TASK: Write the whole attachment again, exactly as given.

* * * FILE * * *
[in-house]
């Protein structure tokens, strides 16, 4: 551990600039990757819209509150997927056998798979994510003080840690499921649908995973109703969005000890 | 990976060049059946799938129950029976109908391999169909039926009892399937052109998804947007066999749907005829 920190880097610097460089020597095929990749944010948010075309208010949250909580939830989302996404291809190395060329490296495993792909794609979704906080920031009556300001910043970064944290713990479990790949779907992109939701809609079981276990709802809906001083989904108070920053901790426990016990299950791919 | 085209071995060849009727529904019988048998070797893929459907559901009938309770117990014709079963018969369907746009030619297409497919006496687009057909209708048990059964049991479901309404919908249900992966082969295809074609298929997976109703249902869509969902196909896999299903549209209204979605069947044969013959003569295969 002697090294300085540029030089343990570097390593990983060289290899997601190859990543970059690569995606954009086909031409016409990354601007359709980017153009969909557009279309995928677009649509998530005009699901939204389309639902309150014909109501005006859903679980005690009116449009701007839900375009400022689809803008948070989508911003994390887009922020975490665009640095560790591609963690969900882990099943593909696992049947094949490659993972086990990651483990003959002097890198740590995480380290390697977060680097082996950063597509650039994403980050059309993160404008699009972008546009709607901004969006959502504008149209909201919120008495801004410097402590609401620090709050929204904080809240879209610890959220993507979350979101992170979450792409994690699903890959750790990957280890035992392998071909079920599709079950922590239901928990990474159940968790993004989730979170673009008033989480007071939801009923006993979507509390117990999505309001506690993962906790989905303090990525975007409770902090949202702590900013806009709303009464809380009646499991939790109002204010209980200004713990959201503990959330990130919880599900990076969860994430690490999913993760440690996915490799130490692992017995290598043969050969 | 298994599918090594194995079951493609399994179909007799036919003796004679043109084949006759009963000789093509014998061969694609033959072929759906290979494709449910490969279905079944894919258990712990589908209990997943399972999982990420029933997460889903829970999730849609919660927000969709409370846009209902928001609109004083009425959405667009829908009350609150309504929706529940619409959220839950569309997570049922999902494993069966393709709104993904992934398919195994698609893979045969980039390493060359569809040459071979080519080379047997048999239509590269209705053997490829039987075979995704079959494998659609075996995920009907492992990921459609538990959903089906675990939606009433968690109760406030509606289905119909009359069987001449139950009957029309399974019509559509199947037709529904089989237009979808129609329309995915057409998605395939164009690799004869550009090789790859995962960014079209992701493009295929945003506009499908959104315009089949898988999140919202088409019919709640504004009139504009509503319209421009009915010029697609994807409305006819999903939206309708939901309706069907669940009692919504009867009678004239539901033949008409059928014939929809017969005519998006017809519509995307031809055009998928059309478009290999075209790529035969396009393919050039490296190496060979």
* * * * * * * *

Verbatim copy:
[in-house]
């Protein structure tokens, strides 16, 4: 551990600039990757819209509150997927056998798979994510003080840690499921649908995973109703969005000890 | 990976060049059946799938129950029976109908391999169909039926009892399937052109998804947007066999749907005829 920190880097610097460089020597095929990749944010948010075309208010949250909580939830989302996404291809190395060329490296495993792909794609979704906080920031009556300001910043970064944290713990479990790949779907992109939701809609079981276990709802809906001083989904108070920053901790426990016990299950791919 | 085209071995060849009727529904019988048998070797893929459907559901009938309770117990014709079963018969369907746009030619297409497919006496687009057909209708048990059964049991479901309404919908249900992966082969295809074609298929997976109703249902869509969902196909896999299903549209209204979605069947044969013959003569295969 002697090294300085540029030089343990570097390593990983060289290899997601190859990543970059690569995606954009086909031409016409990354601007359709980017153009969909557009279309995928677009649509998530005009699901939204389309639902309150014909109501005006859903679980005690009116449009701007839900375009400022689809803008948070989508911003994390887009922020975490665009640095560790591609963690969900882990099943593909696992049947094949490659993972086990990651483990003959002097890198740590995480380290390697977060680097082996950063597509650039994403980050059309993160404008699009972008546009709607901004969006959502504008149209909201919120008495801004410097402590609401620090709050929204904080809240879209610890959220993507979350979101992170979450792409994690699903890959750790990957280890035992392998071909079920599709079950922590239901928990990474159940968790993004989730979170673009008033989480007071939801009923006993979507509390117990999505309001506690993962906790989905303090990525975007409770902090949202702590900013806009709303009464809380009646499991939790109002204010209980200004713990959201503990959330990130919880599900990076969860994430690490999913993760440690996915490799130490692992017995290598043969050969 | 298994599918090594194995079951493609399994179909007799036919003796004679043109084949006759009963000789093509014998061969694609033959072929759906290979494709449910490969279905079944894919258990712990589908209990997943399972999982990420029933997460889903829970999730849609919660927000969709409370846009209902928001609109004083009425959405667009829908009350609150309504929706529940619409959220839950569309997570049922999902494993069966393709709104993904992934398919195994698609893979045969980039390493060359569809040459071979080519080379047997048999239509590269209705053997490829039987075979995704079959494998659609075996995920009907492992990921459609538990959903089906675990939606009433968690109760406030509606289905119909009359069987001449139950009957029309399974019509559509199947037709529904089989237009979808129609329309995915057409998605395939164009690799004869550009090789790859995962960014079209992701493009295929945003506009499908959104315009089949898988999140919202088409019919709640504004009139504009509503319209421009009915010029697609994807409305006819999903939206309708939901309706069907669940009692919504009867009678004239539901033949008409059928014939929809017969005519998006017809519509995307031809055009998928059309478009290999075209790529035969396009393919050039490296190496060979």